Displaying 1-3 of 3 key documents
Source: Cell | January 2009
Writing in Cell, Nina Fedoroff, science and technology advisor to the US Secretary of State, calls on all US scientists and engineers to build partnerships with developing countries and improve the economic and educational opportunities within these nations. Scientists have a pivotal role to play in decreasing the disparities between rich and poor, she says.
Source: International Development Research Centre
This multimedia collection looks at how information and communication technologies can improve the lives of people in developing countries by increasing productivity, building relationships and reducing poverty. Reports include how mobile phones are improving agriculture in Kenya, the Internet in Mongolia and an overview of the poison centre network that provides information on antidotes to poison centres around the world.
Source: The Rockefeller Foundation | 2008
This article, published for The Rockefeller Foundation's conference series 'Making the eHealth Connection', assesses the barriers to quality health information in developing countries, which hamper the development of health systems and services. While the Internet has improved access to health information in developed countries, obstacles remain in developing nations — the most common being unreliable connectivity and expensive Internet access, especially in rural areas.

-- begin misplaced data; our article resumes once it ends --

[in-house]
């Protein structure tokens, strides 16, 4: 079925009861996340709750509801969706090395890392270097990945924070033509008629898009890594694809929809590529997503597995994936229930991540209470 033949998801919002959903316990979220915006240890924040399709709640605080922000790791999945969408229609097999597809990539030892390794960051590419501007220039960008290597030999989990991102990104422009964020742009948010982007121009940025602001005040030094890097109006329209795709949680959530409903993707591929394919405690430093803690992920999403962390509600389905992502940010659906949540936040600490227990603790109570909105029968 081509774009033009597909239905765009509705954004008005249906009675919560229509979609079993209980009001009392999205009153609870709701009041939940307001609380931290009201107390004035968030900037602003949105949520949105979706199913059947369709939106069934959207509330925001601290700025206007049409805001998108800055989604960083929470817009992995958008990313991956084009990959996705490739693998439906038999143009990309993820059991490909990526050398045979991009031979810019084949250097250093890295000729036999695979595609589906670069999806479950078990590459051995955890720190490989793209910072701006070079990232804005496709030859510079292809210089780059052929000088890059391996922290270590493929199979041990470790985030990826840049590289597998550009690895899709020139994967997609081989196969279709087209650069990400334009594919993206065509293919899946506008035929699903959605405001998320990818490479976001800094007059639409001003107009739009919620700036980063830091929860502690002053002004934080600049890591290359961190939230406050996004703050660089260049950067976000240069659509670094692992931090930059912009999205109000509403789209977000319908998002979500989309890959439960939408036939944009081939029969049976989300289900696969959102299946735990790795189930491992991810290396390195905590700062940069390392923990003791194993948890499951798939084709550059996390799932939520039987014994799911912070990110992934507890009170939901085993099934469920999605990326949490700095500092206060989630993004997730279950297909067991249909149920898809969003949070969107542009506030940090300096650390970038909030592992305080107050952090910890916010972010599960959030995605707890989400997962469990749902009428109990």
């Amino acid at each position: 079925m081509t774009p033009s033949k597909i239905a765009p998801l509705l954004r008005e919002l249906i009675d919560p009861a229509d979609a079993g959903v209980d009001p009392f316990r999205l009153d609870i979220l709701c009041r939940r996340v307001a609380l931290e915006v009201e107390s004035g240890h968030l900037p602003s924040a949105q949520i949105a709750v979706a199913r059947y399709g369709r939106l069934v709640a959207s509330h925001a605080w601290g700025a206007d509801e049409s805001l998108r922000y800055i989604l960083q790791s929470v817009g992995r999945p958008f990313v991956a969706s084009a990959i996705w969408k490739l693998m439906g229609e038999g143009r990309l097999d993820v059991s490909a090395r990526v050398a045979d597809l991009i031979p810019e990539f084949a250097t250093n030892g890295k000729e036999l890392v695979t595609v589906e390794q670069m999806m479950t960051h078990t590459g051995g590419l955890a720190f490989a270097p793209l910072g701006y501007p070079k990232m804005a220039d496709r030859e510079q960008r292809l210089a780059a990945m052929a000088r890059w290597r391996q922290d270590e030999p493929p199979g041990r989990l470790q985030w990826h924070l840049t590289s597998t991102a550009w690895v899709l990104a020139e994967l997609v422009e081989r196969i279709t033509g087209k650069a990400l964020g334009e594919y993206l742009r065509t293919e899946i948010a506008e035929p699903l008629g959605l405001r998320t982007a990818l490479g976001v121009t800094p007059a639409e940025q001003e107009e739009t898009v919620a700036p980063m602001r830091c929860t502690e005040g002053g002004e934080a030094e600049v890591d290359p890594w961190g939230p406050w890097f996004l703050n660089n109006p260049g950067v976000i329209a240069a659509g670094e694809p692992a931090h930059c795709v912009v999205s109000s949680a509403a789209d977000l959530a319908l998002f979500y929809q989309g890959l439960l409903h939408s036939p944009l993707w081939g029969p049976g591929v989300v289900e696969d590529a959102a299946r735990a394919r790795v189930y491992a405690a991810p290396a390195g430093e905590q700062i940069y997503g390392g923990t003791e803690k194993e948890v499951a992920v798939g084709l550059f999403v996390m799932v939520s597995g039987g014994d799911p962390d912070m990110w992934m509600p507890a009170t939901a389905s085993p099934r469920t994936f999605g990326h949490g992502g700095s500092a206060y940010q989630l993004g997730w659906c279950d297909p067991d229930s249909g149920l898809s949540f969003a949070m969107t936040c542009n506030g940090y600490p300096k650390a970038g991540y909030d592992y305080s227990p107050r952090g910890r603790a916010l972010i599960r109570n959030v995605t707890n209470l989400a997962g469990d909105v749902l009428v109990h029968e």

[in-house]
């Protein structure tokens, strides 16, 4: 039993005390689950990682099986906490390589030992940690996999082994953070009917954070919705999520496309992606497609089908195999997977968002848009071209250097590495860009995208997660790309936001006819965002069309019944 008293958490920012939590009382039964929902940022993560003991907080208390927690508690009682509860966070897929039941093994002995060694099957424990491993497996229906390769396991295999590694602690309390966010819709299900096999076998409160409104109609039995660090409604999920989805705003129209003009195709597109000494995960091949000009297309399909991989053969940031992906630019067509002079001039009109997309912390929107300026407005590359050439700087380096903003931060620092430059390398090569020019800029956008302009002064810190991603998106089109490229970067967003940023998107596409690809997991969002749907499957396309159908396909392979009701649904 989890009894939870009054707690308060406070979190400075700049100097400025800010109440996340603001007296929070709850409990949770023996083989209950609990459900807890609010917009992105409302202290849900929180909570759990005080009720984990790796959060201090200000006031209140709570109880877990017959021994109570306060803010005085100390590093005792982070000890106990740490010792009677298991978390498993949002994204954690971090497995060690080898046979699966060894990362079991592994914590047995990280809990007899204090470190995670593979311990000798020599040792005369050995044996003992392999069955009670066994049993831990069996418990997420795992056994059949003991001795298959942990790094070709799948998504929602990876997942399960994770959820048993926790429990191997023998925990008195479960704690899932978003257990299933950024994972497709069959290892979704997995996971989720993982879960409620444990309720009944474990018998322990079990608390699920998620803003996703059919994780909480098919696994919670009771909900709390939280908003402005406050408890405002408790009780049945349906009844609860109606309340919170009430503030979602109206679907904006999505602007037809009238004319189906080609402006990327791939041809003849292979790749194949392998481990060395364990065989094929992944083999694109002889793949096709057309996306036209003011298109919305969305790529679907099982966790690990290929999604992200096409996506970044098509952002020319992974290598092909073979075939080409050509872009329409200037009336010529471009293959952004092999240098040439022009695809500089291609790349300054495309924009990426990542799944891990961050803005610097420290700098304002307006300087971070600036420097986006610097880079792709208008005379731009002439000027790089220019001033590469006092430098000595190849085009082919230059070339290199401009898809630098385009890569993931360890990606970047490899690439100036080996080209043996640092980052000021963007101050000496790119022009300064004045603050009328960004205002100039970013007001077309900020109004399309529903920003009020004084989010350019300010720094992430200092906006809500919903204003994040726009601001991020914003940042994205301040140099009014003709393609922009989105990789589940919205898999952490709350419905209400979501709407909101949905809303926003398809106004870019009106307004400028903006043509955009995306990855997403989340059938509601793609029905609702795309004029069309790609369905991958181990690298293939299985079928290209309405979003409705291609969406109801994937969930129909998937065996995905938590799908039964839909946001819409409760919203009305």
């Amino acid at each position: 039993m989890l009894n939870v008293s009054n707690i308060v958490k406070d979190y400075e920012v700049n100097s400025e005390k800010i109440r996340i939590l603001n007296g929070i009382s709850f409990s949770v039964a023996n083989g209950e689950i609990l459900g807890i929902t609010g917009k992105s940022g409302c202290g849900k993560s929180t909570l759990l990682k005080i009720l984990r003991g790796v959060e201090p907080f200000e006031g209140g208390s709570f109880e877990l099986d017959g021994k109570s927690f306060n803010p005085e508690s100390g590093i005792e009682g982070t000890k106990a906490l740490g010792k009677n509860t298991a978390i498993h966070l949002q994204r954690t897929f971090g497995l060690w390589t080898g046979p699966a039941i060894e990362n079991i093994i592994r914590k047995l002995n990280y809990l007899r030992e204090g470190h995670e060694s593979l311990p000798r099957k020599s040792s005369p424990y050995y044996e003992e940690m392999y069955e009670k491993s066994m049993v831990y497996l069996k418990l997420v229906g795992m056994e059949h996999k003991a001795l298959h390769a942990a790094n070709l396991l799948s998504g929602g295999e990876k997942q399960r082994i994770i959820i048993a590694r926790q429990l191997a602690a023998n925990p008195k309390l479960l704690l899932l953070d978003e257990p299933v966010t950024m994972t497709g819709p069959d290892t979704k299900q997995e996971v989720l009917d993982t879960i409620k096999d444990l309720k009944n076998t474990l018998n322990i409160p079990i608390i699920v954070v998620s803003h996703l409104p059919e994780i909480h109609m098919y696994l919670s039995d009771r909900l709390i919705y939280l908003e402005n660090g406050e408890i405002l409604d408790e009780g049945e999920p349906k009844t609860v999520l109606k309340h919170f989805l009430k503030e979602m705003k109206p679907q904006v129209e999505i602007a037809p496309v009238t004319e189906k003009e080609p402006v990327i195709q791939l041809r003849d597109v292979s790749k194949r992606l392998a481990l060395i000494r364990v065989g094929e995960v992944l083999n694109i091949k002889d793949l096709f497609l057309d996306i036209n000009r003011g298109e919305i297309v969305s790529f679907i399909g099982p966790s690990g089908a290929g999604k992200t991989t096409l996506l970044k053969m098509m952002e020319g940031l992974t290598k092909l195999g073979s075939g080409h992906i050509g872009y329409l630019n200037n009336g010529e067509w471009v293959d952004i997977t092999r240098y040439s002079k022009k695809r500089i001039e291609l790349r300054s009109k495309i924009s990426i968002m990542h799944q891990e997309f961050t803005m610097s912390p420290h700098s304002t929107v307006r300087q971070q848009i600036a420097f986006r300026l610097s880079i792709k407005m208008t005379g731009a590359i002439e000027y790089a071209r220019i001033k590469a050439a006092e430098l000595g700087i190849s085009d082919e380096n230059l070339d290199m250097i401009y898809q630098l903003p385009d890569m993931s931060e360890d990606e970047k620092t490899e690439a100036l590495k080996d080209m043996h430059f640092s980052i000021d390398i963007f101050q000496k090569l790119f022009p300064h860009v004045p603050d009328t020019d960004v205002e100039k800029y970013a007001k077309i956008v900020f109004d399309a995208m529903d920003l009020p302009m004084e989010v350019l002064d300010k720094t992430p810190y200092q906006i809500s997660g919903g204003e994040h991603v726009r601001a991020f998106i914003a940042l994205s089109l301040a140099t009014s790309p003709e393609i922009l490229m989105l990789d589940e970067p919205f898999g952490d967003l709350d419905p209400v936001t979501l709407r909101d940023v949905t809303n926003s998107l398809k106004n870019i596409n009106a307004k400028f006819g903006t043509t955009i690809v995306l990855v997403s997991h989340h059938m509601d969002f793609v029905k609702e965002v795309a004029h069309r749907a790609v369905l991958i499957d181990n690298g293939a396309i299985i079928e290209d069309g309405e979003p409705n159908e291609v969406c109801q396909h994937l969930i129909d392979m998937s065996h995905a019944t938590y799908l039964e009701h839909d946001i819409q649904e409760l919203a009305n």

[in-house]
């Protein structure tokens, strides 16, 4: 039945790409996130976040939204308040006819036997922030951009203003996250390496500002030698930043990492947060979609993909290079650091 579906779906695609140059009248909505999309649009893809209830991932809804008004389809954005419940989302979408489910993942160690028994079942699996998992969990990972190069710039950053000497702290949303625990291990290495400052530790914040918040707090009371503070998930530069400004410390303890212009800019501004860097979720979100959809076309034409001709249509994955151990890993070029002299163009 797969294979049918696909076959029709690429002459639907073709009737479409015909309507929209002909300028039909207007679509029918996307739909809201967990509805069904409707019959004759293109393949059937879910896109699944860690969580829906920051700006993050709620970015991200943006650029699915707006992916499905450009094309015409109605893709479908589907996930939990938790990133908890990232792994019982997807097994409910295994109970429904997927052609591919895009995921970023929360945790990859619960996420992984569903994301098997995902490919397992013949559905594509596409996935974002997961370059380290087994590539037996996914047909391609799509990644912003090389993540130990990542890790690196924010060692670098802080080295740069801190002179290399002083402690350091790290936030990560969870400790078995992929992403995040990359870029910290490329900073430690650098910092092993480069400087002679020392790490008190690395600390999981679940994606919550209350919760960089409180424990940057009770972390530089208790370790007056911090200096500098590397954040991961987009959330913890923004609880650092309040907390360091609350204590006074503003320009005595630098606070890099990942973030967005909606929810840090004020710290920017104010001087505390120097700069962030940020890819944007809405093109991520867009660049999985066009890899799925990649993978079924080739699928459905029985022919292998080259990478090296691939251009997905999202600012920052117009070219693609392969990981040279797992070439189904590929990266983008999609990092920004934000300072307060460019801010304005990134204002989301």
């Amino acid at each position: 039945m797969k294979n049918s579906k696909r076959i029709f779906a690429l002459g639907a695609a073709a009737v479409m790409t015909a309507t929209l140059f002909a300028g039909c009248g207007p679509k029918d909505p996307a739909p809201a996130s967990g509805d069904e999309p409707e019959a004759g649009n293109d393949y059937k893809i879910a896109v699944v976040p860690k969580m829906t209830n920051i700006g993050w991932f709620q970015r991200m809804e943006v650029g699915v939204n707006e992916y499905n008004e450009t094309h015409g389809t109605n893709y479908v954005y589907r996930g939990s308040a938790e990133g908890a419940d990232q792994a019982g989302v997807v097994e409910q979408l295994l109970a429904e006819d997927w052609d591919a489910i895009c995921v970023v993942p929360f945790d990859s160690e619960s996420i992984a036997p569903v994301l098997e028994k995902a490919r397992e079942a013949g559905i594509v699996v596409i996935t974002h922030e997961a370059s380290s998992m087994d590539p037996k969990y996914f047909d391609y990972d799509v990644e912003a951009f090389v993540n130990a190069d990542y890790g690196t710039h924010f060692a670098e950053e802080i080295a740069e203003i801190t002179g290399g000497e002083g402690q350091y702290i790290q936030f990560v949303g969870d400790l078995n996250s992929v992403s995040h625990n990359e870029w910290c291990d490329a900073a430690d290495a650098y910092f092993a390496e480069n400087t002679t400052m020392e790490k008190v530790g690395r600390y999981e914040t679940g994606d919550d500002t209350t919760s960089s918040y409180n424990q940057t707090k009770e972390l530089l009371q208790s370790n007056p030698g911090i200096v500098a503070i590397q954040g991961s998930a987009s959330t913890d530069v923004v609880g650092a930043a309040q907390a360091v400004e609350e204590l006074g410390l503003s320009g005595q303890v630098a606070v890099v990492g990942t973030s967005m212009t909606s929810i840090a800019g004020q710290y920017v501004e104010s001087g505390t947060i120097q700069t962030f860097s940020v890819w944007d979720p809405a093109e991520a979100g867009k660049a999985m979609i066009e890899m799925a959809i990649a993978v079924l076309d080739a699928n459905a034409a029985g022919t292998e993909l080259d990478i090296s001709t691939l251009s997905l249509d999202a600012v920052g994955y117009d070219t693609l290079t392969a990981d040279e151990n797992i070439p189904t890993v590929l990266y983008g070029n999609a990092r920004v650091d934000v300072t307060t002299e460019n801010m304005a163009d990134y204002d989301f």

Other barriers include a lack of medical writing skills; language diversity; copyright issues; economic constraints; poor visibility of scientific outputs from developing countries; low levels of information technology literacy; cultural and lifestyle hurdles and a lack of appropriate public policies and funding.
The authors assess the current status of such barriers and explain how training, open access publishing and recent innovations in Internet access can help. They argue that the digital divide, and its consequent disparities, also exists in pockets within developed countries.